3.4. LED feedback

The Tic Stepper Motor Controller has three LEDs to indicate its status.

The green LED indicates the USB status of the device. When you connect the Tic to a computer via a USB cable, the green LED will start blinking slowly. The blinking continues until the Tic gets a particular message from the computer that indicates that the Tic is recognized. After the Tic gets that message, the green LED will be on, but it will flicker briefly when there is USB activity. During suspend mode (i.e. when the Tic is only powered from USB and the computer has gone to sleep), the green LED will blink very briefly once per second.

The red LED indicates that an error is happening. The red LED is tied to the ERR pin. For more information about error handling, see Section 5.4.

The yellow LED indicates the status of the stepper motor and also gives some information about what errors are happening, if there are errors:

  • If the stepper motor coils are energized (i.e. electrical current is flowing), then the yellow LED will be on solid most of the time.
    • If the motor is moving forward (i.e. the current velocity is positive), the yellow LED will fade in for 0.5 s and then stay on at full brightness for 0.5 s:
    • If the motor is moving in reverse, the yellow LED will fade out for 0.5  and then turn on at full brightness for 0.5 s:
    • If the motor is energized, but not moving, and there are no errors, the yellow LED will turn on at full brightness:
    • If the motor is energized and there is any error happening other than a safe start violation, the yellow LED will stay on most of the time, but will periodically blink off twice:
    • If the motor is energized and a safe start violation is only error happening, then the yellow LED will stay on most of the time, but will periodically blink off once:
  • If the stepper motor coils are de-energized, then the yellow LED will be off most of the time.
    • If there is a motor driver error (i.e. from an over-current or over-temperature condition), the yellow LED will blink 8 times per second:
      This blinking will look very similar to the abnormal startup blinking described below, so if you see it, then it is best to look at the Tic’s status using the Tic Control Center software to figure out what is happening.
    • If there is no motor power supplied to VIN, or the voltage is too low, the yellow LED will blink slowly once per second (on for 0.5 s, off for 0.5 s):
    • Otherwise, if the motor has been intentionally de-energized by receiving the De-energize command over USB, serial, or I²C, then the yellow LED will be off most of the time, but periodically blink three times:
    • Otherwise, if the motor is de-energized and any error is happening other than a safe start violation, then the yellow LED will be off most of the time, but periodically blink two times:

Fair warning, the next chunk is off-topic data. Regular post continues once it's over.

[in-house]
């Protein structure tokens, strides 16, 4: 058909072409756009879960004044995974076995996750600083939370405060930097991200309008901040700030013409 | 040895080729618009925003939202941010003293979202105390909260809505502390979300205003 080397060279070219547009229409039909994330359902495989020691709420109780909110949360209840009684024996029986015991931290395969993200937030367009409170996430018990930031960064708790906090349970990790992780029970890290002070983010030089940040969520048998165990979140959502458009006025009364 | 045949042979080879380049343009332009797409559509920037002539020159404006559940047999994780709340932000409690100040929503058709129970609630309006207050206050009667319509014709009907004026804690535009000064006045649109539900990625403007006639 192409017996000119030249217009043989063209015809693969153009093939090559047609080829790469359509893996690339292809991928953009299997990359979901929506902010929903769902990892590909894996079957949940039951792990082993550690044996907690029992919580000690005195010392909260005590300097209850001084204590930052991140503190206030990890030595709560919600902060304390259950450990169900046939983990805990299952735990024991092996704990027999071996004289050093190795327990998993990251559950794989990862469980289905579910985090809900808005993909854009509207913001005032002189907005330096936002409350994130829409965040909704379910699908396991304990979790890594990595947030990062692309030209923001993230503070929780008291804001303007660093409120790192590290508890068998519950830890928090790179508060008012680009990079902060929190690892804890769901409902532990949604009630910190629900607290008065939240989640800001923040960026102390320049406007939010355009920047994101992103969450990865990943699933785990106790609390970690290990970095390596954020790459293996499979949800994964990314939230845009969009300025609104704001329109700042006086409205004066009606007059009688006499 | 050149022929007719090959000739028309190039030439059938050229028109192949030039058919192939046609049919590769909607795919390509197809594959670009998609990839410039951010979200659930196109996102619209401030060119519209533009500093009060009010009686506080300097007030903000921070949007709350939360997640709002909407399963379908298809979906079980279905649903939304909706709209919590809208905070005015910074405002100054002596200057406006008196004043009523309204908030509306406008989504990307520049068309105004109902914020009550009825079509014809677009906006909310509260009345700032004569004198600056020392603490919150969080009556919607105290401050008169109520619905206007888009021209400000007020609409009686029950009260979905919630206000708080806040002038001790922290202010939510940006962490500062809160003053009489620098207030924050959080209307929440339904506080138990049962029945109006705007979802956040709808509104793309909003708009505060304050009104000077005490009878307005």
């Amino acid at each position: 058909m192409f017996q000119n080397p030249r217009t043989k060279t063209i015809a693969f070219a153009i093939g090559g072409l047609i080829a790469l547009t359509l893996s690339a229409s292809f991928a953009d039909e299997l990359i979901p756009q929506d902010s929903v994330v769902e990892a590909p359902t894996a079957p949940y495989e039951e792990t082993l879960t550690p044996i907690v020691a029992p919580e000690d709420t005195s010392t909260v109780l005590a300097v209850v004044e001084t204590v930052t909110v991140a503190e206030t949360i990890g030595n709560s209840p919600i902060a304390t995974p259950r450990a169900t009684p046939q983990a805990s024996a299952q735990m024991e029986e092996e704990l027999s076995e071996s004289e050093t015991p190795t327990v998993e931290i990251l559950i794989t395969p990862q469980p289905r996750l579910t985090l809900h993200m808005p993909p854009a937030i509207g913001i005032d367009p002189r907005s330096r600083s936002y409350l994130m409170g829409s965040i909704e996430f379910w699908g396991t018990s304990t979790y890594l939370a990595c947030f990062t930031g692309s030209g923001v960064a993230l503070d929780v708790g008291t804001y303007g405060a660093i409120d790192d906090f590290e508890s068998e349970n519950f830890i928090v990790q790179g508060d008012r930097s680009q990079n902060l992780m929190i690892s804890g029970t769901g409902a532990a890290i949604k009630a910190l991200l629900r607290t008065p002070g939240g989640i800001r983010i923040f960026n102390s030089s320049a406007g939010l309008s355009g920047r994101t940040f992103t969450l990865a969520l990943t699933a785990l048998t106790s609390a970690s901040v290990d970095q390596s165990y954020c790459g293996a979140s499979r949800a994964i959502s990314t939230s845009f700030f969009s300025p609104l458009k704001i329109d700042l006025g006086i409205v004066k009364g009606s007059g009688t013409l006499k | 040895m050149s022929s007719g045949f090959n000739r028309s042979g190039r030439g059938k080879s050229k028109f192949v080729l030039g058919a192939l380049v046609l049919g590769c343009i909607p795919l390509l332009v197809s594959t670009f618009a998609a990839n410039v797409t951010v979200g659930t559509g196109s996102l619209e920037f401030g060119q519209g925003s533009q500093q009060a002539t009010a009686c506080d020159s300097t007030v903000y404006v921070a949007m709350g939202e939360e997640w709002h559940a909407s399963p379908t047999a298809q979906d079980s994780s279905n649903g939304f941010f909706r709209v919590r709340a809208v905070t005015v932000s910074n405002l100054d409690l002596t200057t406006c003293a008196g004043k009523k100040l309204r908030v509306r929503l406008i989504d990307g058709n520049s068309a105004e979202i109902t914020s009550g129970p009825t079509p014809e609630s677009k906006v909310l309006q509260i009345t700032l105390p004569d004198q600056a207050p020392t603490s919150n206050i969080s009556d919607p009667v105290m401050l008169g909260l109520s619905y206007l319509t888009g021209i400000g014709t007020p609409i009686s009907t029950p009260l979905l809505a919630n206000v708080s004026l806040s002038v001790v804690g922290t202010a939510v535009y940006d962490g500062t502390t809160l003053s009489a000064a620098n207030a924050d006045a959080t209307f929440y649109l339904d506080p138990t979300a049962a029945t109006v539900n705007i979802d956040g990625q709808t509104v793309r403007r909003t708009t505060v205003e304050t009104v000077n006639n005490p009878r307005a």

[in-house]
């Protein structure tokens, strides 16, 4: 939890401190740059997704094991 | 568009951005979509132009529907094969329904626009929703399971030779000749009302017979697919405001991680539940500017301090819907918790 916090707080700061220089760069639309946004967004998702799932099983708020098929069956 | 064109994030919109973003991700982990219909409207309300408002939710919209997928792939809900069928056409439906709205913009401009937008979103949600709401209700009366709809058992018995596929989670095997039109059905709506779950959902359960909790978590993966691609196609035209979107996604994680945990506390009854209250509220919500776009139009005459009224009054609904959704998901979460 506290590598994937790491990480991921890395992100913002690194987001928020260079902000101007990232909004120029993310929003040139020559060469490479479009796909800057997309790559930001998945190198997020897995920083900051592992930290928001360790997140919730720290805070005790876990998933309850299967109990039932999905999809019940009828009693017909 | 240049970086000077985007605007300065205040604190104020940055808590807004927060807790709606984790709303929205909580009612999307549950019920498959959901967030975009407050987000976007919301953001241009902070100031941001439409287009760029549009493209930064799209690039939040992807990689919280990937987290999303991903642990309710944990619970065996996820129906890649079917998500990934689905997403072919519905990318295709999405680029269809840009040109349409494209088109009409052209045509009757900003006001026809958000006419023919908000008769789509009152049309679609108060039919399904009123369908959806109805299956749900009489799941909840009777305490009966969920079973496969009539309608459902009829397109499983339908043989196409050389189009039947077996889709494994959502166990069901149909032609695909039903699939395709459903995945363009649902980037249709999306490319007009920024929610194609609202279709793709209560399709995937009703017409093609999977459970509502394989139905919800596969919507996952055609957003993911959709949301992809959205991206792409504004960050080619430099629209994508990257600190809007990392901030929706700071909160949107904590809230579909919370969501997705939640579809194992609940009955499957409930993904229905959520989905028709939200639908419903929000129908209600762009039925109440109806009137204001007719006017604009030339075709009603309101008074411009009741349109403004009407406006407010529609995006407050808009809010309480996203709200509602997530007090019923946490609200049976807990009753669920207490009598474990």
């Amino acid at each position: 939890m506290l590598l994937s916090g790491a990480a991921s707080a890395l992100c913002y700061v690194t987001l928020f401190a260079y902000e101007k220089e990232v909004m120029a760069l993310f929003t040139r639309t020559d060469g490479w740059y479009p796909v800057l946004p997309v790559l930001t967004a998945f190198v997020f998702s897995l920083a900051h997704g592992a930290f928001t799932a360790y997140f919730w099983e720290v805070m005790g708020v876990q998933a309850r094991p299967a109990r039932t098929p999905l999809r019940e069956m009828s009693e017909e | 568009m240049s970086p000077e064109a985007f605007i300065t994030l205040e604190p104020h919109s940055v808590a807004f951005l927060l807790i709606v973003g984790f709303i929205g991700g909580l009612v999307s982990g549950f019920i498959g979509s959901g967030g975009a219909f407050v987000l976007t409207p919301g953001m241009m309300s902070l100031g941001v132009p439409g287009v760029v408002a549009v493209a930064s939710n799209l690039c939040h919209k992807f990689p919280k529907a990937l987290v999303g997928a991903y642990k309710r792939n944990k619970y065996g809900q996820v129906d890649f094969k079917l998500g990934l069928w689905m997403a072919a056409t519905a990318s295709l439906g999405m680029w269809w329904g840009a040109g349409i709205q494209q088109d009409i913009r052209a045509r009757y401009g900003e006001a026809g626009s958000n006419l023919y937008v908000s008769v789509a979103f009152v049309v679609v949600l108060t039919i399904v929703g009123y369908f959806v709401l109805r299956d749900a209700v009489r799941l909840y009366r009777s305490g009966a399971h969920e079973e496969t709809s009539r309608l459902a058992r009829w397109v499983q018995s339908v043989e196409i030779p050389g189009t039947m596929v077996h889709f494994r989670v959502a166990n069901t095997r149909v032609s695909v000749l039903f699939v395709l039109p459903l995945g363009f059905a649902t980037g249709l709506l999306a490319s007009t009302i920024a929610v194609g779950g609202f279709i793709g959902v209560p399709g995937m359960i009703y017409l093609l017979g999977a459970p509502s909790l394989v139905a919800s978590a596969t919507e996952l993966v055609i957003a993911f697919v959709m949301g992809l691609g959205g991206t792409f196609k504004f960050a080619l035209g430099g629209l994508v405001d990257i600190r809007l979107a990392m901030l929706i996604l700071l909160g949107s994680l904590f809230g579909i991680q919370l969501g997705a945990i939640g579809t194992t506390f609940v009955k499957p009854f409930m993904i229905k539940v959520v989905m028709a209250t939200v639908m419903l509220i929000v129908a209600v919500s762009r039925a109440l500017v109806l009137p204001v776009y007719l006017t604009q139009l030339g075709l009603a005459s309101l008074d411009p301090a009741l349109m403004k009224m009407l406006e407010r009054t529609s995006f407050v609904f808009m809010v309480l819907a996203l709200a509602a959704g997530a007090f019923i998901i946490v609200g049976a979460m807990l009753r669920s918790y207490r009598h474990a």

• If the motor is de-energized and the only error is a safe start violation, then the yellow LED will be off most of the time, but periodically blink once:

Note that the Tic does not read any feedback from the motor so it cannot tell if the stepper motor is moving, or if it is even connected. The LED blinking patterns above are based on the signals that the Tic is sending to the on-board stepper motor driver.

To ensure that the Tic shows a complete blinking pattern instead of switching quickly between two or more patterns, the yellow LED blinking pattern is only updated after it has completed. So if you make a change to your system, you might have to wait for one or two seconds to see the LEDs respond.

The information expressed by the Tic’s LEDs can also be seen by connecting the Tic to a computer via USB, running the Tic Control Center, and looking in the Status tab.

Startup blinking

When the Tic starts running, it tries to detect if it was reset by some special condition. If the Tic experiences a brown-out reset, watchdog timer reset, software reset, stack overflow, or stack underflow, the Tic will blink its yellow LED eight times over a one second period while the red LED is on at startup. While it is doing this blinking, the Tic will not accept any commands, read any inputs, or energize the stepper motor. You can see the cause of the last reset in the Tic Control Center software’s “Last reset” field. This startup blinking was added in firmware version 1.02.

Bootloader mode

In bootloader mode, which is used for updating the firmware of the Tic and should only rarely be needed, the LEDs behave differently. The green LED still indicates the USB status, but it is different: after the bootloader gets a particular message from the computer that indicates that the bootloader is recognized, the green LED will start doing a double blinking pattern every 1.4 seconds. The yellow LED will usually be on solid, but it will blink quickly whenever a USB command is received. The red LED will be on if and only if there is no firmware currently loaded on the device.

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